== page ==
For the second straight week, we have had an abundance of quack for Tuesday morning. Enjoy.
- Last night, word came that QB recruit Jerrard Randall had met the NCAA qualifying standard in his most recent ACT exam. Rickert claims that once Randall is cleared by the NCAA he will sign with Oregon and plans to be on campus this summer. However, both Rob Moseley and A.J. Jacobson consider Randall still a question mark at this point to join the Ducks (Warning: links to twitter).
- In Bob Clark's (final?) look around the conference, he notes the various disciplinary situations that occurred this weekend, with Klay Thompson getting arrested for marijuana possession and half of Oregon State's roster missing curfew and subsequently held out of their season finale against ASU. And despite finishing tied for 7th in the conference, the Ducks end-of-the-season slide earns them the 9th spot in Clark's weekly rankings.
Joevan Catron was named to the 2nd team all-Pac-10 team. Clark also reveals that Altman voted for both of the individual major award winners, Derrick Williams as player of the year and Sean Miller for coach of the year.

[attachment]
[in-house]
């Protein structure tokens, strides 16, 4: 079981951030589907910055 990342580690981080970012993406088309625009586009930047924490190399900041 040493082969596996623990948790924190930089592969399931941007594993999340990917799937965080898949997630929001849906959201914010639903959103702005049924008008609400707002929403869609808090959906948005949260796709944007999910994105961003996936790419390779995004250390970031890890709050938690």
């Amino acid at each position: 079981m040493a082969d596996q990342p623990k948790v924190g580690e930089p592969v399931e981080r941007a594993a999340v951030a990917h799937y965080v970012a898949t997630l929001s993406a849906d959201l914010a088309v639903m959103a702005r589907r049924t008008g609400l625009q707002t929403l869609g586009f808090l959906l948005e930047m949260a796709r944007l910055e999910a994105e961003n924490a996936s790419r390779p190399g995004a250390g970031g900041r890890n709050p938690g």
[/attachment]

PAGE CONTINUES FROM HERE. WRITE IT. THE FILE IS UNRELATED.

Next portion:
- The first of five Civil War baseball games takes place tonight in Corvallis. While the struggling Oregon bullpen has led the Ducks to a 5-6 record, the Beavers are sitting at 9-4 and boast a six-game winning streak.
- This weekend, the Oregon women will look to defend their NCAA Indoor Track & Field Championship. The Ducks are led by Brianne Theisen, Jordan Hasay and Amber Purvis and all three of them hope to make an impact at the meet. The men's team come in ranked #6 nationally, including a distance medley relay team that has clocked the second fastest time in NCAA history.
- Chris Hansen takes a look at the acrobatics and tumbling team as the national championship approaches. The national championship is April 7-9 and will be held at Oregon.
- Last week, I posted part 1 of a five-part KEZI story on the Phil Knight effect. The rest of the series is now complete. In part 2, they look at where Knight's donations have gone at the university. Part 3 examines some of the controversies that Knight has been involved in. Part 4 focuses on the recent shift in which administrators on campus are being more open about the relationship between Knight and the university. Finally, part 5 imagines what the university would look like without Phil Knight.